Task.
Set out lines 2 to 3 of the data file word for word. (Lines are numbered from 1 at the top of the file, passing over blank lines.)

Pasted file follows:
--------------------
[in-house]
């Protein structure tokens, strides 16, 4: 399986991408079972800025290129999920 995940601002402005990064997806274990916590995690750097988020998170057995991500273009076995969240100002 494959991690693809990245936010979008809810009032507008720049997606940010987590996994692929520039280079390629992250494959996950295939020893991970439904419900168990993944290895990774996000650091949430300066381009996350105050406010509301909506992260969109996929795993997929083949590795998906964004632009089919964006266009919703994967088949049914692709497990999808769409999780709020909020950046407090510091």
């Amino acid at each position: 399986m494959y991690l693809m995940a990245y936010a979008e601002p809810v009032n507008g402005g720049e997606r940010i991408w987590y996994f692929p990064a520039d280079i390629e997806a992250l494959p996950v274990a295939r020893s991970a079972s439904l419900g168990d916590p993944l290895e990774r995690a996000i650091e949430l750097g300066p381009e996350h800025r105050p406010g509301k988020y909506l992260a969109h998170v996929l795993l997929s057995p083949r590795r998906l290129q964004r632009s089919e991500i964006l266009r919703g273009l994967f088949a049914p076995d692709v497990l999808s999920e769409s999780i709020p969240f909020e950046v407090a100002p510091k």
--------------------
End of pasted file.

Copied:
């Protein structure tokens, strides 16, 4: 399986991408079972800025290129999920 995940601002402005990064997806274990916590995690750097988020998170057995991500273009076995969240100002 494959991690693809990245936010979008809810009032507008720049997606940010987590996994692929520039280079390629992250494959996950295939020893991970439904419900168990993944290895990774996000650091949430300066381009996350105050406010509301909506992260969109996929795993997929083949590795998906964004632009089919964006266009919703994967088949049914692709497990999808769409999780709020909020950046407090510091």
């Amino acid at each position: 399986m494959y991690l693809m995940a990245y936010a979008e601002p809810v009032n507008g402005g720049e997606r940010i991408w987590y996994f692929p990064a520039d280079i390629e997806a992250l494959p996950v274990a295939r020893s991970a079972s439904l419900g168990d916590p993944l290895e990774r995690a996000i650091e949430l750097g300066p381009e996350h800025r105050p406010g509301k988020y909506l992260a969109h998170v996929l795993l997929s057995p083949r590795r998906l290129q964004r632009s089919e991500i964006l266009r919703g273009l994967f088949a049914p076995d692709v497990l999808s999920e769409s999780i709020p969240f909020e950046v407090a100002p510091k």